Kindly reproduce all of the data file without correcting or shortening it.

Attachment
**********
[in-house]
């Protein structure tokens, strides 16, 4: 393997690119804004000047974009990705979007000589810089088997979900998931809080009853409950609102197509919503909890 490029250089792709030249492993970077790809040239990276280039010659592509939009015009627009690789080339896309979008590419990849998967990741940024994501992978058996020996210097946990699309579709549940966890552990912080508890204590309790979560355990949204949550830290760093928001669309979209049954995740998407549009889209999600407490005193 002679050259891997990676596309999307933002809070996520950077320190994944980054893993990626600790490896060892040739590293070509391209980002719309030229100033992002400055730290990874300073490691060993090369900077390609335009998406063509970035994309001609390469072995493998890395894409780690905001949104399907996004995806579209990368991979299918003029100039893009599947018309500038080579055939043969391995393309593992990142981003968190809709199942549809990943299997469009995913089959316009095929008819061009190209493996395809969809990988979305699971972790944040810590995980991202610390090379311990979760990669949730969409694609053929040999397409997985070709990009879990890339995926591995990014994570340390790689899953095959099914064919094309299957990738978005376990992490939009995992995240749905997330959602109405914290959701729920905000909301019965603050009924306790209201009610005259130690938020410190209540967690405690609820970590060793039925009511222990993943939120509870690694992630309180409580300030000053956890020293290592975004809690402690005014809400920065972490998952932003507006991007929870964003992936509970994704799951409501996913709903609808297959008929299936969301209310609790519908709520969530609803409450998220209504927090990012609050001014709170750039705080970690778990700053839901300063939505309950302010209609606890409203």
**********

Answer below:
[in-house]
């Protein structure tokens, strides 16, 4: 393997690119804004000047974009990705979007000589810089088997979900998931809080009853409950609102197509919503909890 490029250089792709030249492993970077790809040239990276280039010659592509939009015009627009690789080339896309979008590419990849998967990741940024994501992978058996020996210097946990699309579709549940966890552990912080508890204590309790979560355990949204949550830290760093928001669309979209049954995740998407549009889209999600407490005193 002679050259891997990676596309999307933002809070996520950077320190994944980054893993990626600790490896060892040739590293070509391209980002719309030229100033992002400055730290990874300073490691060993090369900077390609335009998406063509970035994309001609390469072995493998890395894409780690905001949104399907996004995806579209990368991979299918003029100039893009599947018309500038080579055939043969391995393309593992990142981003968190809709199942549809990943299997469009995913089959316009095929008819061009190209493996395809969809990988979305699971972790944040810590995980991202610390090379311990979760990669949730969409694609053929040999397409997985070709990009879990890339995926591995990014994570340390790689899953095959099914064919094309299957990738978005376990992490939009995992995240749905997330959602109405914290959701729920905000909301019965603050009924306790209201009610005259130690938020410190209540967690405690609820970590060793039925009511222990993943939120509870690694992630309180409580300030000053956890020293290592975004809690402690005014809400920065972490998952932003507006991007929870964003992936509970994704799951409501996913709903609808297959008929299936969301209310609790519908709520969530609803409450998220209504927090990012609050001014709170750039705080970690778990700053839901300063939505309950302010209609606890409203």